If you’ve attended any number of meetings or conventions where elections are taking
place, you may have heard someone say, "Comrade Soandso is elected by acclamation!” At
which point, everyone claps vigorously, and Susie Soandso gives an acceptance speech that is, of
course, several minutes longer than necessary.
During Susie’s’ speech, you may be thinking, (a) Susie just joined the VFW last year.
How did she even get elected? (b) What in the world does "acclamation” mean? or (c) I wanted
to vote "no.” Why didn’t the chair ask for the "no” votes?
I can’t help you with that first question, but if you want answers to b and c, here you go.
"Acclamation” Means "Enthusiastic Approval.”
Let’s make sure we’re all on the same page about what "acclamation” means. According
to Webster’s, "acclamation” is "a loud eager expression of approval, praise, or assent.” So, to
elect by "acclamation” means to elect by a loud expression of approval – such as clapping.
Election by Acclamation Is Allowed When Only One Person Is Nominated
According to Robert’s Rules, election by acclamation is reserved for those times when
only one person is nominated [RONR (12th) 46:40]. Because there’s only one candidate and no
other options, there’s no need to say, "All those in favor of Susie Soandso, say ‘aye.’ All those
opposed, say, ‘no.’” Instead, the group can simply declare – by enthusiastic approval – that Susie
is elected. In short, when a candidate is uncontested, the election becomes a declaration of a
result – by clapping – rather than a traditional picking between options.
Be cautious though. The presiding officer does have to make sure that in fact only one
person has been nominated. And they can do this by asking those present at the meeting if there
are any further nominations.
Election by Acclamation Is Not Allowed When the Bylaws Require a Secret or Written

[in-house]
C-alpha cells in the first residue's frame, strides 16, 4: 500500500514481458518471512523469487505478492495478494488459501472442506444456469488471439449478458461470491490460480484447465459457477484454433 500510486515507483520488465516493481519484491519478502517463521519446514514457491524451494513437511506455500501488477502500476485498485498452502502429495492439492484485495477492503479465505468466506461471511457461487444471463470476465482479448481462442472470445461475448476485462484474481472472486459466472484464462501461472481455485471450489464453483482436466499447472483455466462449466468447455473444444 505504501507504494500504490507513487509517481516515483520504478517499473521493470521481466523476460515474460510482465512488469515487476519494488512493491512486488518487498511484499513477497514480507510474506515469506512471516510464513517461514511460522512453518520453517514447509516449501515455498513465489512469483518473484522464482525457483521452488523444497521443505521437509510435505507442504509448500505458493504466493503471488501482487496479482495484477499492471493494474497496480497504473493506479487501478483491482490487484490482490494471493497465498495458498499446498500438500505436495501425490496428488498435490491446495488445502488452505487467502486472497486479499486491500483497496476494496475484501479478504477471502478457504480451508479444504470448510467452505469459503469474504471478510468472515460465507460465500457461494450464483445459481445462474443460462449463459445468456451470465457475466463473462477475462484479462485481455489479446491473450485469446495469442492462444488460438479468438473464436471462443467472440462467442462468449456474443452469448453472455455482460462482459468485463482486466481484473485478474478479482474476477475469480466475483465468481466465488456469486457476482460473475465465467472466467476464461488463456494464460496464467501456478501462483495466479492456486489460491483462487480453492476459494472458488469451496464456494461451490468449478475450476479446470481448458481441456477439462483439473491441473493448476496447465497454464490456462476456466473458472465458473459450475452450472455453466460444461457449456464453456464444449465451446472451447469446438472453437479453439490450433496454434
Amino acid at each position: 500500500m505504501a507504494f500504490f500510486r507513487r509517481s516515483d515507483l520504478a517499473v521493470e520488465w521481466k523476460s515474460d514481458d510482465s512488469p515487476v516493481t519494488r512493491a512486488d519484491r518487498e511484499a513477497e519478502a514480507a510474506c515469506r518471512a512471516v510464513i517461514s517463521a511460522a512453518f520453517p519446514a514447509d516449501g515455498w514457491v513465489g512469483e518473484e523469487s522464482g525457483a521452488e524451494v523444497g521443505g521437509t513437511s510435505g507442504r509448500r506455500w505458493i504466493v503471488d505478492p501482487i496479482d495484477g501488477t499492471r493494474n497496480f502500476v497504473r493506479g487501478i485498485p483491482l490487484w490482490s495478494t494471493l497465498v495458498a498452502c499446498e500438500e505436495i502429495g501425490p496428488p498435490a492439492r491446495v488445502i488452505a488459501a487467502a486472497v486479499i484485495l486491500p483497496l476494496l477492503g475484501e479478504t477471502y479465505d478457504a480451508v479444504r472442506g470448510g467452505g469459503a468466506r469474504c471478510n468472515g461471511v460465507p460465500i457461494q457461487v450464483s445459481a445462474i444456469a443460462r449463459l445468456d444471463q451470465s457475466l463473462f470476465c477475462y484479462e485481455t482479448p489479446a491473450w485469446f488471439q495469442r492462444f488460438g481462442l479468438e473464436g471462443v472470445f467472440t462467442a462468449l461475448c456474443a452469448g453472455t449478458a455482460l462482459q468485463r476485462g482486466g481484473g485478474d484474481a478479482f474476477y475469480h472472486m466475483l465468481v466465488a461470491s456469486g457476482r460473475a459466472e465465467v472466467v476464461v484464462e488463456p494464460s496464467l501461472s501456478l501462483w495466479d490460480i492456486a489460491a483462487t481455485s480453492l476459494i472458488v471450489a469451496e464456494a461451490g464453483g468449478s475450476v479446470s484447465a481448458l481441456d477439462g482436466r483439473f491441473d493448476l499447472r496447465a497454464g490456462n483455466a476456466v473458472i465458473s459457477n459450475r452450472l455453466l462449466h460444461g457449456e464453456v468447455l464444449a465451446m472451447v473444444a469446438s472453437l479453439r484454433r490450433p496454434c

Before you get too excited about saving time at your next election and electing everyone
by acclamation, check your bylaws. If the bylaws require elections to take place by secret or
written ballot, you cannot elect by acclamation. Electing by acclamation is a form of voice vote,
and if the bylaws say, "Secret (or written) Ballot vote required for elections,” then you must use
secret or written ballots and save the vigorous clapping for another day. Hint: VFW National
bylaws do not require a secret or written ballot vote in most cases [National Bylaws and Manual
of Procedures 217, 417, 517 & 617].
Election by Acclamation Means that No One Gets to Vote "No”
Here’s one more quick tip. If you want to look like you’re a parliamentary procedures pro
(and seriously, who wouldn’t?), don’t ask for a "no” vote. Here’s why: You don’t want to give
the group the option of not electing anyone at all.
Think about it this way. When at least two candidates are on the ballot, you check one
box – for Susie Soandso or for Roger Ready. Because there’s not (and shouldn’t be) a "yes” and
"no” box for each person, you vote against one by voting for the other. And the effect is that one
of them is elected to office. But when only one candidate is nominated and a voice vote is taken,
the only way to prevent a scenario where no one is elected is to just not give the group that
Here are the takeaways. Election by acclamation is a good thing. Use it when your
bylaws don’t require a secret or written ballot vote and when only one person is nominated for
office. And by all means . . . clap loudly and make Susie Soandso’s day!
For more useful Parliamentary Rules information you can visit the VFW Parliamentary
Procedures and Learning group on Facebook.
Veterans of Foreign Wars